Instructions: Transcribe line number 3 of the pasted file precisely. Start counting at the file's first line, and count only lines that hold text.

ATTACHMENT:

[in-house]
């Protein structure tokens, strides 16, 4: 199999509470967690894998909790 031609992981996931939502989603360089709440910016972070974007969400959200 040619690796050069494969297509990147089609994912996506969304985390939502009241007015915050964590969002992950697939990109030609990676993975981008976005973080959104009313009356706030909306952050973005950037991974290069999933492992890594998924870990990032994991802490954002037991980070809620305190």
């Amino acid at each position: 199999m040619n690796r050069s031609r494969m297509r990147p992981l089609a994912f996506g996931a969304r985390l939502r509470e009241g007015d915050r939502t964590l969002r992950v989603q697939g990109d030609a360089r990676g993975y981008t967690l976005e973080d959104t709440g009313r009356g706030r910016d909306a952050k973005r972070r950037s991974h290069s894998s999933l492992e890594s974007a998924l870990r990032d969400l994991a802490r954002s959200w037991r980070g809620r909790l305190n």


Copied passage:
């Amino acid at each position: 199999m040619n690796r050069s031609r494969m297509r990147p992981l089609a994912f996506g996931a969304r985390l939502r509470e009241g007015d915050r939502t964590l969002r992950v989603q697939g990109d030609a360089r990676g993975y981008t967690l976005e973080d959104t709440g009313r009356g706030r910016d909306a952050k973005r972070r950037s991974h290069s894998s999933l492992e890594s974007a998924l870990r990032d969400l994991a802490r954002s959200w037991r980070g809620r909790l305190n």